3 May 2019
Time and time again we are told that young people want their savings invested in a responsible way. But when it comes down to it, very few choose to invest in this way.
In fact, the truth is very few pension scheme members choose to invest in anything at all and nearly all of them end up in the default strategy. Auto enrolment means the prospect of engaging a member in their investments is harder than ever.
Maybe we should accept defeat and conclude that members are never going to engage with their investments. But what would happen if we gave them what they want? Would members engage with their investments if they were sent messages about things they are interested in? If young people want to invest responsibly, what would happen if we invest responsibly for them?
Imagine the scenario, the default investment strategy you offer your employees now actively incorporates environmental, social and governance (ESG) considerations. This means that employees’ money is diverted from companies with poor ESG practices towards those with good.
Research has shown that, on average, these strategies perform at least as well as the traditional “invest in everything” approach used by most schemes now. The added advantage though is that you can send your employees messages about things they care about, such as:
“Did you know your savings helped reduce greenhouse emissions this year?”
“At the same time, they helped grow companies that are using sustainable methods of farming and production.”
These types of messages could be included in the annual benefit statements to make them more engaging. And maybe, just maybe, members would read them.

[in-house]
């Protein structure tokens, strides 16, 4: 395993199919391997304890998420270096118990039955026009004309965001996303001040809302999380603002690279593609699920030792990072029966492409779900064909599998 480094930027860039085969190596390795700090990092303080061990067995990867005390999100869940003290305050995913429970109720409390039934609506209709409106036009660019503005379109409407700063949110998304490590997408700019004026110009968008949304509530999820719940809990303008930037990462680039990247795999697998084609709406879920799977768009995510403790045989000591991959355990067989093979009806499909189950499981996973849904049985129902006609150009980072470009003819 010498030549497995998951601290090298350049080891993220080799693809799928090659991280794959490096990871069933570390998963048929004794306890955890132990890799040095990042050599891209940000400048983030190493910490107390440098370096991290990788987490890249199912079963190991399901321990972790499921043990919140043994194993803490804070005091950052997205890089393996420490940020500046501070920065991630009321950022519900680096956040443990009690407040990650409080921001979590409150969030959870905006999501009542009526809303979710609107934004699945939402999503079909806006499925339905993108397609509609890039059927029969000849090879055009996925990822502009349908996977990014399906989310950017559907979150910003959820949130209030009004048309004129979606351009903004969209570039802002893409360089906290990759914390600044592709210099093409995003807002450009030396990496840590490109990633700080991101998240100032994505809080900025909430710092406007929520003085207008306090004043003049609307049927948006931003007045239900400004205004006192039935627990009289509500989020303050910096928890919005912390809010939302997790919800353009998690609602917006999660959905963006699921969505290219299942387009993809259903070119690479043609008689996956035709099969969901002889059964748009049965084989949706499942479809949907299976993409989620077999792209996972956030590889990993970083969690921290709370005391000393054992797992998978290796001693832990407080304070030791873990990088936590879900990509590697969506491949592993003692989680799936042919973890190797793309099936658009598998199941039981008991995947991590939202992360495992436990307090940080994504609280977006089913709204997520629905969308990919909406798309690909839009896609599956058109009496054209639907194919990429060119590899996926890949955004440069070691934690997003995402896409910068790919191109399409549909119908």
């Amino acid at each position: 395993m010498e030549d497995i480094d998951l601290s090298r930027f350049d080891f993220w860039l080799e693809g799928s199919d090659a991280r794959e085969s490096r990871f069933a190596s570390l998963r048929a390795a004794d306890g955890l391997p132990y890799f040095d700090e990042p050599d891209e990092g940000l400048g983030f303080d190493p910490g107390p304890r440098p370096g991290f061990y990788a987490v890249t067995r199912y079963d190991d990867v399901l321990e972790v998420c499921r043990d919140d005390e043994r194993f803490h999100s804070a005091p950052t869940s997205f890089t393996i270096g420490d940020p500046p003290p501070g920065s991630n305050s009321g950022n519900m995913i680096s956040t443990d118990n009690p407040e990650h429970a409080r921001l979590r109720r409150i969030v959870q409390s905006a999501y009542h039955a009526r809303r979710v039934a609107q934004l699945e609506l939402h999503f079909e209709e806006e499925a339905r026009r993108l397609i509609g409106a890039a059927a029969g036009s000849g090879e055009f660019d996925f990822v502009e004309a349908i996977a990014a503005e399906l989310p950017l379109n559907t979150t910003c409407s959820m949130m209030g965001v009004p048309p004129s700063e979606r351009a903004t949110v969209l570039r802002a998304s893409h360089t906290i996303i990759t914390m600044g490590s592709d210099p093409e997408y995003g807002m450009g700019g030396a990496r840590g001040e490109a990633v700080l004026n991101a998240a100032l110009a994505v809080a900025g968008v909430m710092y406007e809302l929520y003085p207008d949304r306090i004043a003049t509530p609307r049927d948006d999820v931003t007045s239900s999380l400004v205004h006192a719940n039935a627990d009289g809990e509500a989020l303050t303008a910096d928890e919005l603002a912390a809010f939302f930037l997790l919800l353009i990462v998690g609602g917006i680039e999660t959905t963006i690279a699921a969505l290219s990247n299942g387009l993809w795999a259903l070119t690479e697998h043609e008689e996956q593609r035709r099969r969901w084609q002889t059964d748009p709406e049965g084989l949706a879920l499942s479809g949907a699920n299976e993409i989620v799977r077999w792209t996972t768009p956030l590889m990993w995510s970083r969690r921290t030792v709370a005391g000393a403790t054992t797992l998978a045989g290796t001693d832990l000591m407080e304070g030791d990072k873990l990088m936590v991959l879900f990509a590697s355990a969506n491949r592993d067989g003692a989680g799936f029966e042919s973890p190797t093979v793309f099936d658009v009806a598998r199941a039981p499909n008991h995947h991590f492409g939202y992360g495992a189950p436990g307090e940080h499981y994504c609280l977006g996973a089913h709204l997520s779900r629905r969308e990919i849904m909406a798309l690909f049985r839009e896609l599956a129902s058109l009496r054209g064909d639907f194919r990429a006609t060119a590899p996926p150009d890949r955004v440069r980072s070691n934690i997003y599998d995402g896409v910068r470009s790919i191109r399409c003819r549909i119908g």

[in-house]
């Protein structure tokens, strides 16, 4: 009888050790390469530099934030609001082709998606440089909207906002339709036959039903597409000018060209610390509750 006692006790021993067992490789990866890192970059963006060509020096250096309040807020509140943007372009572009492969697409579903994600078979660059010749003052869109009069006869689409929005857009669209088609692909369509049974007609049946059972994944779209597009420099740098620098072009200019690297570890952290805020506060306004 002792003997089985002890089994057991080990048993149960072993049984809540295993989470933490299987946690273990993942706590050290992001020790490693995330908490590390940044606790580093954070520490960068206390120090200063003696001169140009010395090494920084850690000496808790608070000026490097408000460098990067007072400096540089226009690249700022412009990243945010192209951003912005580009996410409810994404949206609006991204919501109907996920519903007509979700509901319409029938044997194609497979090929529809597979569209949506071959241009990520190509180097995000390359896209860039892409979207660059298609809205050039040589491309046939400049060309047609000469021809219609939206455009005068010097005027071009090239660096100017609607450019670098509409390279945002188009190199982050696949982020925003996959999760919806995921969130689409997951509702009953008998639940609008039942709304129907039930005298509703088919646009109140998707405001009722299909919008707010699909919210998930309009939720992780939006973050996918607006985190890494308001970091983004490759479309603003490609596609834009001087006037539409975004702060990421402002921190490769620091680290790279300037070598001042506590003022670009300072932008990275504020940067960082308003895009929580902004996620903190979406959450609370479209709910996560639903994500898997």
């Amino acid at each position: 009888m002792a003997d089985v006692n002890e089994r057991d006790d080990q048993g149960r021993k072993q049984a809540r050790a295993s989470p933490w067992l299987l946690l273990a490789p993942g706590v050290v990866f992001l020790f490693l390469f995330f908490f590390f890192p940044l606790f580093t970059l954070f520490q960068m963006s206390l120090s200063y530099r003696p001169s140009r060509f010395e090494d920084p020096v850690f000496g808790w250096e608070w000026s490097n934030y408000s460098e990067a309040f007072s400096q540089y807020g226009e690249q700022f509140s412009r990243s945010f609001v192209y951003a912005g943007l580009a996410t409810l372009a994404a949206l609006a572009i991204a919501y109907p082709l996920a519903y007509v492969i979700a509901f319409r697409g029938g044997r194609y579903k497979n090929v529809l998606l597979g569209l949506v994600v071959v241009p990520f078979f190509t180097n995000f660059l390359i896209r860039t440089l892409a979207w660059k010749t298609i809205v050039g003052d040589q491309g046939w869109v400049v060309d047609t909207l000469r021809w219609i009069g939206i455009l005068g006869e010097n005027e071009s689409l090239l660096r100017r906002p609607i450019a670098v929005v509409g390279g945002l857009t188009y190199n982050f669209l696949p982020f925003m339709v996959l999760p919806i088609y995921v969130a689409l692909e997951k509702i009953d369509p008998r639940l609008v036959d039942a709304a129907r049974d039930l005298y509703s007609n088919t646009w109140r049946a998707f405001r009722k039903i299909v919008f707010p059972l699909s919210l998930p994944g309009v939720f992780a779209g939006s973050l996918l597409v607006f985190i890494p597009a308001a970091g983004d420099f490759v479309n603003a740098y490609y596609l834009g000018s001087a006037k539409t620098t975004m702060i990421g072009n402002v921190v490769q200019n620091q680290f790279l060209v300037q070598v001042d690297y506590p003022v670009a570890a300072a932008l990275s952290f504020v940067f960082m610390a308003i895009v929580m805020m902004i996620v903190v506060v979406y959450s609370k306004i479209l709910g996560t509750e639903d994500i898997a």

It’s not just members who need to engage with pensions, it's sponsors as well! Many of you may be of the view that the investment strategy of GPPs and Master Trusts is the responsibility of the provider. But most providers give you some control over the strategy used and some now offer an 'ESG' version of their default strategy or plan to soon.
ShareAction recently published a survey about some of the largest UK DC pension schemes. One interesting feature of the report is that it covered companies that use a Master Trust in the same way as companies that use their own trust. If this is a sign of things to come, then we can expect sponsors to be asked to explain their ESG policy regardless of the type of scheme they offer members. After all, few members will appreciate the difference.
All of this means the tide is shifting and soon companies could be expected to offer a default strategy that invests responsibly. Whether that's because members want it or because there is outside pressure from organisations like ShareAction, now is the time to start thinking about the type of strategy your scheme offers.
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